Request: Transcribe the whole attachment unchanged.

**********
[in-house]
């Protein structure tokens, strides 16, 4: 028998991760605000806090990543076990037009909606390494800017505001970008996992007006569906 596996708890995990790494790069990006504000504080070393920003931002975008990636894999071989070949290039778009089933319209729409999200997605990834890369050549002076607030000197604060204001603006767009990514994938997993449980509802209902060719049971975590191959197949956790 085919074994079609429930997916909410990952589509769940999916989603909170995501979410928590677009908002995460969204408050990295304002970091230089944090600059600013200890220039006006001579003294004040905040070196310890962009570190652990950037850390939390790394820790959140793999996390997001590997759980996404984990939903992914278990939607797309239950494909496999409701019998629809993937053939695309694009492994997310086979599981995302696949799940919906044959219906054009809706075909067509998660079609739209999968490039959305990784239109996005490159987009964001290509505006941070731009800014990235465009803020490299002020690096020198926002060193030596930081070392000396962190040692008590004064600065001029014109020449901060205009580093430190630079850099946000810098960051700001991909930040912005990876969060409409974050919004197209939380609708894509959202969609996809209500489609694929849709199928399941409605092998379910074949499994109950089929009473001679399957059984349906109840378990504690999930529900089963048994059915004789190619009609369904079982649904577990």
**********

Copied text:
[in-house]
């Protein structure tokens, strides 16, 4: 028998991760605000806090990543076990037009909606390494800017505001970008996992007006569906 596996708890995990790494790069990006504000504080070393920003931002975008990636894999071989070949290039778009089933319209729409999200997605990834890369050549002076607030000197604060204001603006767009990514994938997993449980509802209902060719049971975590191959197949956790 085919074994079609429930997916909410990952589509769940999916989603909170995501979410928590677009908002995460969204408050990295304002970091230089944090600059600013200890220039006006001579003294004040905040070196310890962009570190652990950037850390939390790394820790959140793999996390997001590997759980996404984990939903992914278990939607797309239950494909496999409701019998629809993937053939695309694009492994997310086979599981995302696949799940919906044959219906054009809706075909067509998660079609739209999968490039959305990784239109996005490159987009964001290509505006941070731009800014990235465009803020490299002020690096020198926002060193030596930081070392000396962190040692008590004064600065001029014109020449901060205009580093430190630079850099946000810098960051700001991909930040912005990876969060409409974050919004197209939380609708894509959202969609996809209500489609694929849709199928399941409605092998379910074949499994109950089929009473001679399957059984349906109840378990504690999930529900089963048994059915004789190619009609369904079982649904577990």